Two Positive Ethics Stories

While attending a conference last week, I found myself in an elevator with two other attendees. While my name tag appeared to suggest I was speaking at the conference, I explained that I do write and speak on ethics.

One attendee smiled and asked, “Does ethics exist anymore?”

While our nation’s capital endures numerous ethical lapses, it’s important to recognize that there are people and companies that model good ethical behavior. Here are two stories from Fast Company from June of 2015.

“Weeks after Sallie Krawcheck took over running Merrill Lynch’s wealth management division, in the fall of 2009, she was told that the Stable Value Fund, a financial product Merrill had sold in 401k plans, wasn’t actually so stable. The team had ‘messed up,’ says Krawcheck. They had ‘managed the money in a way that something that was supposed to be low risk and maintain its value had lost value.’

“Even worse, the people who would suffer most from the mistakes were low-income earners who invested in the funds as part of their retirement savings plans–specifically, Walmart employees, as the retail giant was the biggest owner of these funds.

“ ‘There were two options, one of which was to say tough luck to the Walmart employees who owned the Stable Value Fund,’ says Krawcheck. ‘Or to put money in, in order to increase the [fund’s] value.’

“Krawcheck, who had just been fired as head of CitiGroup’s wealth management division for reimbursing clients for their losses, quickly felt a sense of déjà vu in her new role.

“ ‘I’d lost my job once for doing this . . . did I want to do it again?’ she recalls. ‘And the answer is, I did.’

“She adds, ‘It wasn’t a lot of sleepless nights. In a way, I had set precedent for myself on this. I set precedent at [Smith] Barney’s that I was willing to lose my job for it.’

“When Krawcheck came forward with her suggestions, there was a lot of back and forth because ‘the banks didn’t have lots of money at the time,’ she says. ‘What I will say is that Ken Lewis, who was the CEO at the time, did support us in making what I thought was the right decision. I didn’t get fired from it. In fact, you’d never even read about it until today.’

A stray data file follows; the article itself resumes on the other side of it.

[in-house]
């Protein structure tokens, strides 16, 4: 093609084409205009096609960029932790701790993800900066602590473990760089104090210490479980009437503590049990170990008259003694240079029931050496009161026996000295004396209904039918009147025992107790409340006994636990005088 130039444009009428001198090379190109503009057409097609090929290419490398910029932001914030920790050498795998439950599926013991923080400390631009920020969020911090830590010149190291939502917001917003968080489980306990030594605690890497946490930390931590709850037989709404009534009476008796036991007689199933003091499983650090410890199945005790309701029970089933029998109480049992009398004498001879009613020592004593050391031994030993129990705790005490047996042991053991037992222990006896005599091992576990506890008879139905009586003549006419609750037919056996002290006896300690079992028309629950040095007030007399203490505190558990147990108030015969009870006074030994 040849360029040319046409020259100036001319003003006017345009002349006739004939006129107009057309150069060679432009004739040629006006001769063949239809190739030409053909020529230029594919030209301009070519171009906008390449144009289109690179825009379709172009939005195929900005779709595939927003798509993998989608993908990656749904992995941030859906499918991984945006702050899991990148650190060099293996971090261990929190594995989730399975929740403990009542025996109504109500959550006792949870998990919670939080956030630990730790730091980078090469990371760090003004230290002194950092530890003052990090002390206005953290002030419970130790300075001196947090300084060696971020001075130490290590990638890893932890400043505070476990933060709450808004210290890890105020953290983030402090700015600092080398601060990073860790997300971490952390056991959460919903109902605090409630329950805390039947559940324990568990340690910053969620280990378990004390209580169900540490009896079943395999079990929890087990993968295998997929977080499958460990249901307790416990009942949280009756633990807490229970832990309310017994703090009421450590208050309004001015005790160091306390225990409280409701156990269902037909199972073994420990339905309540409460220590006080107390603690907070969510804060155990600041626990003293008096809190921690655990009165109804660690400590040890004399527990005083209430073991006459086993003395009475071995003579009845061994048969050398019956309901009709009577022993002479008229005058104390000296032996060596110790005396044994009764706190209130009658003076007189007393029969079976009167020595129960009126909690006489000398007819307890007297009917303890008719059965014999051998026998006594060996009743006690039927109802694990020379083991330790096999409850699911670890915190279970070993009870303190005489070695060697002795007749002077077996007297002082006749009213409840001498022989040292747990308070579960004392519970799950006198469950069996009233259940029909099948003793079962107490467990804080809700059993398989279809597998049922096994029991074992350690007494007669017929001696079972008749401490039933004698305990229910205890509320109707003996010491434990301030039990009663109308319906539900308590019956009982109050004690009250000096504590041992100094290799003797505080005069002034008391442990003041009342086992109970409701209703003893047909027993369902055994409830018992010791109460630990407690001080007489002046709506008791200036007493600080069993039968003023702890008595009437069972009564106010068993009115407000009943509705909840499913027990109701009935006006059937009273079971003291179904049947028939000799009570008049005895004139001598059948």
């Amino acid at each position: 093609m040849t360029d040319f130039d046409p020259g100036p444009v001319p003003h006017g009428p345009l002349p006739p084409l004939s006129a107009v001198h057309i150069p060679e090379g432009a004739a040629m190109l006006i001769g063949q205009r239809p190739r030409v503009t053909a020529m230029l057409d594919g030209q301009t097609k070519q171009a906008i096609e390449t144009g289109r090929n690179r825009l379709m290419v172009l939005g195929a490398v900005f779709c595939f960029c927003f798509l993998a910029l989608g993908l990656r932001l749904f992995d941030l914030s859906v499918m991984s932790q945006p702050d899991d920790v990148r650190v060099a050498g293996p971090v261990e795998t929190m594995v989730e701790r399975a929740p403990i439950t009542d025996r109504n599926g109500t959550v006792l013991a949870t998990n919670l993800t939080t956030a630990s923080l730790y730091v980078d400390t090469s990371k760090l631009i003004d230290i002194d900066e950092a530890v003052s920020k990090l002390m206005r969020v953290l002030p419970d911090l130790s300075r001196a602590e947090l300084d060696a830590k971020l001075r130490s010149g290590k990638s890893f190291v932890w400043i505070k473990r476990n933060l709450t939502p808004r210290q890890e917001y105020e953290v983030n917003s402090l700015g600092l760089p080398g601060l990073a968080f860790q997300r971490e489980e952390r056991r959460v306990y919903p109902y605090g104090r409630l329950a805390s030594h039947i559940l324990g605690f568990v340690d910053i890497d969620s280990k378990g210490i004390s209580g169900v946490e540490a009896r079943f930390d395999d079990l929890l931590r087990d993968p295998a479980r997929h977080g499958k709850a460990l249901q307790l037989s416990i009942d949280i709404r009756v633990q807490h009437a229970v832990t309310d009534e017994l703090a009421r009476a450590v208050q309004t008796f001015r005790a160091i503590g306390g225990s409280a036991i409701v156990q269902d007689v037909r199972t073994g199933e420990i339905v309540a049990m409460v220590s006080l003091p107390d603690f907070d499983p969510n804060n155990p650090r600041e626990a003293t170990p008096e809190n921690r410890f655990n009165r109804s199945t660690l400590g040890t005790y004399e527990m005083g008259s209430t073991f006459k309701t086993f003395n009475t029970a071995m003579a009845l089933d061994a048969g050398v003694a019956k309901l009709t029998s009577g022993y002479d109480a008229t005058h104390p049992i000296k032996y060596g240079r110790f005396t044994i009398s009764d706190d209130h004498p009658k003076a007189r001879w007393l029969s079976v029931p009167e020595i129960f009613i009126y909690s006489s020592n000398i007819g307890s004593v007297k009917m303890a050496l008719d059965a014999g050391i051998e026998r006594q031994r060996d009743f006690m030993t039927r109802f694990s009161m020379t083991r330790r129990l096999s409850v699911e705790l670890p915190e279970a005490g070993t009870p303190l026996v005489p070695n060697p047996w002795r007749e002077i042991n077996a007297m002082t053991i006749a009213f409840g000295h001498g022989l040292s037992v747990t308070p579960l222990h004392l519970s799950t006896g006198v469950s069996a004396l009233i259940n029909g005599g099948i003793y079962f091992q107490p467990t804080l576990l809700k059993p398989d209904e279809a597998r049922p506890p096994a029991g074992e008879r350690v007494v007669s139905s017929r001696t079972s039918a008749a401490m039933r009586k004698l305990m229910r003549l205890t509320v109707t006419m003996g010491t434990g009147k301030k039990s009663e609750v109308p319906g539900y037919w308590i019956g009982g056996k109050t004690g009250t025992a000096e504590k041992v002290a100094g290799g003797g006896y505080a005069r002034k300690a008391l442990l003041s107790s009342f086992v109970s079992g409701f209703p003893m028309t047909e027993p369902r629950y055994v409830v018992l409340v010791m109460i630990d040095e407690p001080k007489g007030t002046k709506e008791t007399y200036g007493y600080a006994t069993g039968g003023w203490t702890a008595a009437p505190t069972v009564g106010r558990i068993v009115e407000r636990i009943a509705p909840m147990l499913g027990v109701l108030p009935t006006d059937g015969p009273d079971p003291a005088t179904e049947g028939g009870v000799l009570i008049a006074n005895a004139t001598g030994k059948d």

Her advice: ‘We all have to find that line for ourselves and examine the downside. Are you comfortable with the downside? I didn’t love the idea of losing my job, but that was less painful to me than thinking about telling the Walmart employees that we had lost money that they had thought could not be lost.’

The lesson: ‘Know what your indicator is. My indicator has always been my stomach. When my stomach starts to hurt, I know that something’s wrong.”

Additional lesson: Living up to honesty is not always easy, if it were, everyone would be honest!

Krawcheck is the chair of Ellevate Network and Ellevate Asset Management.

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“When Scott Gerber, CEO of the Gerber Group, found out that one of his employees was clocking in his wife who wasn’t actually showing up until three hours later, the company immediately fired the employee.

“Afterwards, the employee came in with his father, who has worked for Gerber for two decades, and the two pleaded for another chance. He explained that he had a newborn son and that his wife couldn’t leave for work until he got home. Although it was a tough decision, Gerber and his business partner decided to give the employee another chance, mainly because his father had been a loyal employee for so long.

“ ‘[We] made the decision to [rehire] him,’ says Gerber. ‘The decision was extremely difficult because we caught him technically stealing from the company, and we generally have a zero-tolerance policy for such behavior. But because his father has worked for us for over 20 years, and vouched that his son would never do this again, we decided to give him another chance.’

The lesson: Loyalty and longevity still matter at some companies.”

While I agree with Gerber’s stand of zero-tolerance for such actions, second chances demonstrate that you care about employees and recognize that all of us can make mistakes.

1 comment… add one
  • Gary Lange December 4, 2019, 6:42 pm

    Yes, “loyalty and longevity still matter.”
    We know “we” can change and hope the same is true for others. We just don’t know if their change is superficial or long term and deep.

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